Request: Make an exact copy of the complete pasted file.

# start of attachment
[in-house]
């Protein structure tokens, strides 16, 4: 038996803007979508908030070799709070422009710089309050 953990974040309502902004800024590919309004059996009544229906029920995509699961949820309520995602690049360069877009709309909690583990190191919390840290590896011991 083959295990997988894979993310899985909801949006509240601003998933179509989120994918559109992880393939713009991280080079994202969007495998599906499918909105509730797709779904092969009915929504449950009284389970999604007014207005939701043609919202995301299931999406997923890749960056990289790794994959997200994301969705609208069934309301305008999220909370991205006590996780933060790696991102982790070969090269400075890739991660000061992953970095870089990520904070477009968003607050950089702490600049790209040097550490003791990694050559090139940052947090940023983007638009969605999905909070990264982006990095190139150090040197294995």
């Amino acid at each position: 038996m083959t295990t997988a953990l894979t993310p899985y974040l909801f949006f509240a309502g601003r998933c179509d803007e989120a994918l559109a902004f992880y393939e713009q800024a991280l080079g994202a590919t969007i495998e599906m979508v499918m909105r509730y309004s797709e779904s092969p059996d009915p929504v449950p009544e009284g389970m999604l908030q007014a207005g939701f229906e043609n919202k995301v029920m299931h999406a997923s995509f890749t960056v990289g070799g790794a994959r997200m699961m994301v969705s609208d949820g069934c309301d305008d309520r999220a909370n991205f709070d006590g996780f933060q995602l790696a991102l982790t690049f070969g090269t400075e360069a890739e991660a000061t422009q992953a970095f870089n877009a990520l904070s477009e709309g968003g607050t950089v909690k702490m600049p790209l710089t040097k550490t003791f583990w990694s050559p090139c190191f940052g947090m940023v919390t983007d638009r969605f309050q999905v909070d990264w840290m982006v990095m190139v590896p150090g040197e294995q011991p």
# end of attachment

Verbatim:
[in-house]
């Protein structure tokens, strides 16, 4: 038996803007979508908030070799709070422009710089309050 953990974040309502902004800024590919309004059996009544229906029920995509699961949820309520995602690049360069877009709309909690583990190191919390840290590896011991 083959295990997988894979993310899985909801949006509240601003998933179509989120994918559109992880393939713009991280080079994202969007495998599906499918909105509730797709779904092969009915929504449950009284389970999604007014207005939701043609919202995301299931999406997923890749960056990289790794994959997200994301969705609208069934309301305008999220909370991205006590996780933060790696991102982790070969090269400075890739991660000061992953970095870089990520904070477009968003607050950089702490600049790209040097550490003791990694050559090139940052947090940023983007638009969605999905909070990264982006990095190139150090040197294995």
């Amino acid at each position: 038996m083959t295990t997988a953990l894979t993310p899985y974040l909801f949006f509240a309502g601003r998933c179509d803007e989120a994918l559109a902004f992880y393939e713009q800024a991280l080079g994202a590919t969007i495998e599906m979508v499918m909105r509730y309004s797709e779904s092969p059996d009915p929504v449950p009544e009284g389970m999604l908030q007014a207005g939701f229906e043609n919202k995301v029920m299931h999406a997923s995509f890749t960056v990289g070799g790794a994959r997200m699961m994301v969705s609208d949820g069934c309301d305008d309520r999220a909370n991205f709070d006590g996780f933060q995602l790696a991102l982790t690049f070969g090269t400075e360069a890739e991660a000061t422009q992953a970095f870089n877009a990520l904070s477009e709309g968003g607050t950089v909690k702490m600049p790209l710089t040097k550490t003791f583990w990694s050559p090139c190191f940052g947090m940023v919390t983007d638009r969605f309050q999905v909070d990264w840290m982006v990095m190139v590896p150090g040197e294995q011991p």